Bat!

Brooke here:

After several rain delays the stairs are all but done, so there will be pictures of those tomorrow.  Today, though, is a picture of the bat who has taken up residence in the recycling.

Cropped to hide the five empty Thin Mint boxes I HAVE A PROBLEM DAMMIT

We keep the recycling outside because of the inestimable powers of Puppy Destruction!   I went to drop a load of empties in there and caught myself a second before the really big, really fluffy bug was covered in old soup.  Hey, this is the South — if it’s smaller than a breadbox and it’s not a snake, it’s a bug, but I autocorrected to “bat” when I saw one of its ears tracking me.

It might be hurt so we’re just going to let it be until it flies away or until seven days from today when Brown puts on his extra-heavy-duty work gloves and finds a plastic bag.  In the meantime, I’m currently browsing online plans for bat houses; we build a couple of these and our summers might be mosquito-free.

Cross your fingers for tiny bat health.  The poor little thing does not look well.

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4 thoughts on “Bat!

  1. Unless I miss my guess, that handsome fellow is a Big Brown Bat. (Big being relative, in this case…) They frequently roost inside human habitations, and I’ve had to escort a few lost specimens firmly outside in my time.

    You could try bringing him some mealworms if he’s not moved on tomorrow, although he may be awfully dehydrated by then. (Probably goes without saying, but if you MUST handle him for any reason, wear thick gloves and drop a towel over him, and for god’s sake, don’t get bitten.)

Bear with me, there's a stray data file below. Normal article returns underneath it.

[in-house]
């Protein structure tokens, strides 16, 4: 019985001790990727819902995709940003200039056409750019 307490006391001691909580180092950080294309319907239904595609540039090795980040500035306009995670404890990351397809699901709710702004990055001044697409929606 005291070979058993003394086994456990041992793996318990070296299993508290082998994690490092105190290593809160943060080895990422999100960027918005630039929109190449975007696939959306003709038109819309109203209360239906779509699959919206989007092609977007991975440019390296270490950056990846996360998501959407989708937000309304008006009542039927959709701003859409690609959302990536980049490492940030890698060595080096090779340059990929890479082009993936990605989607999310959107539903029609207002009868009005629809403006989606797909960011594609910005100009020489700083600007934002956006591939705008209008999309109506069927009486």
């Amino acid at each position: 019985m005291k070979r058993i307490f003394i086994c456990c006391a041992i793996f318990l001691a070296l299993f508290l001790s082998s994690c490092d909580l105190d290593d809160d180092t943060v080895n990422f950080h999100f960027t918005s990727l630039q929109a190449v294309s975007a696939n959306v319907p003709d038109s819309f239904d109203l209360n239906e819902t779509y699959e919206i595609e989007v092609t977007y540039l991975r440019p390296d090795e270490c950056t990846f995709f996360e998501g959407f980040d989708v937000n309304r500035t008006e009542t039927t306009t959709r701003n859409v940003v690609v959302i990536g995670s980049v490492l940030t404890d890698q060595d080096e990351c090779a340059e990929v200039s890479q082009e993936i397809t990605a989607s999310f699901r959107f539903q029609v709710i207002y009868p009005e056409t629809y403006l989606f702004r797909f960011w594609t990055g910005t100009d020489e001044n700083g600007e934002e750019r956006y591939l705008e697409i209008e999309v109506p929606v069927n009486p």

If he actually expires in your recycling, put on your gloves and check his nose for white gunk, then drop a line to the people at Bat Conservation International if you find any—white-nose fungus is heading south and they might appreciate the data point.

  2. Linda

    you might also call the museum of natural sciences in Raleigh and see if they can direct you to someone who can help.

  3. G

    A bat once stayed on our porch all day, clinging to the siding; we think the little guy must have gotten confused in the night somehow. He vanished the next night. We like to think he found his way home.

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